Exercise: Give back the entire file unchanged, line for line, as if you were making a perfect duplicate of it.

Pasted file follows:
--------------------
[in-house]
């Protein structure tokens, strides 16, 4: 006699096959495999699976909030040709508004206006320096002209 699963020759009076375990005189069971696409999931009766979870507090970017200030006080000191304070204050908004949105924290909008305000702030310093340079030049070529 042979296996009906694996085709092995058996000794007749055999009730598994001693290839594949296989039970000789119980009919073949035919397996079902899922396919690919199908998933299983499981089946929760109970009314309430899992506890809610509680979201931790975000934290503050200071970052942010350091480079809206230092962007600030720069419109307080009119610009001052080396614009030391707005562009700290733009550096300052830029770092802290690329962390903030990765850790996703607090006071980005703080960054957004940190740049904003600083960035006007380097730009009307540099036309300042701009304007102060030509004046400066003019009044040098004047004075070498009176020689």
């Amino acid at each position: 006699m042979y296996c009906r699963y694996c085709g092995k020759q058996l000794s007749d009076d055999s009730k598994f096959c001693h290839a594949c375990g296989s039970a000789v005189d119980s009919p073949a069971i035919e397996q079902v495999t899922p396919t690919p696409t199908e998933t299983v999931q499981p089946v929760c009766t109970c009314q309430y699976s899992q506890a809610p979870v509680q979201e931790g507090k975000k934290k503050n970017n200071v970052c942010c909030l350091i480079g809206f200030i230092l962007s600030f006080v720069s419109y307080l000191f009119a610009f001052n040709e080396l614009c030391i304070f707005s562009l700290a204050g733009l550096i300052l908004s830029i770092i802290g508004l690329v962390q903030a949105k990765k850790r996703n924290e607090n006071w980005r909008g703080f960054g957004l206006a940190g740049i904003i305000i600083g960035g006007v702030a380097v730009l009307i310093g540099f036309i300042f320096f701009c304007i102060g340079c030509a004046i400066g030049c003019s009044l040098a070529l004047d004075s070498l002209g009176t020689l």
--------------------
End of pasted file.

[in-house]
């Protein structure tokens, strides 16, 4: 006699096959495999699976909030040709508004206006320096002209 699963020759009076375990005189069971696409999931009766979870507090970017200030006080000191304070204050908004949105924290909008305000702030310093340079030049070529 042979296996009906694996085709092995058996000794007749055999009730598994001693290839594949296989039970000789119980009919073949035919397996079902899922396919690919199908998933299983499981089946929760109970009314309430899992506890809610509680979201931790975000934290503050200071970052942010350091480079809206230092962007600030720069419109307080009119610009001052080396614009030391707005562009700290733009550096300052830029770092802290690329962390903030990765850790996703607090006071980005703080960054957004940190740049904003600083960035006007380097730009009307540099036309300042701009304007102060030509004046400066003019009044040098004047004075070498009176020689």
């Amino acid at each position: 006699m042979y296996c009906r699963y694996c085709g092995k020759q058996l000794s007749d009076d055999s009730k598994f096959c001693h290839a594949c375990g296989s039970a000789v005189d119980s009919p073949a069971i035919e397996q079902v495999t899922p396919t690919p696409t199908e998933t299983v999931q499981p089946v929760c009766t109970c009314q309430y699976s899992q506890a809610p979870v509680q979201e931790g507090k975000k934290k503050n970017n200071v970052c942010c909030l350091i480079g809206f200030i230092l962007s600030f006080v720069s419109y307080l000191f009119a610009f001052n040709e080396l614009c030391i304070f707005s562009l700290a204050g733009l550096i300052l908004s830029i770092i802290g508004l690329v962390q903030a949105k990765k850790r996703n924290e607090n006071w980005r909008g703080f960054g957004l206006a940190g740049i904003i305000i600083g960035g006007v702030a380097v730009l009307i310093g540099f036309i300042f320096f701009c304007i102060g340079c030509a004046i400066g030049c003019s009044l040098a070529l004047d004075s070498l002209g009176t020689l």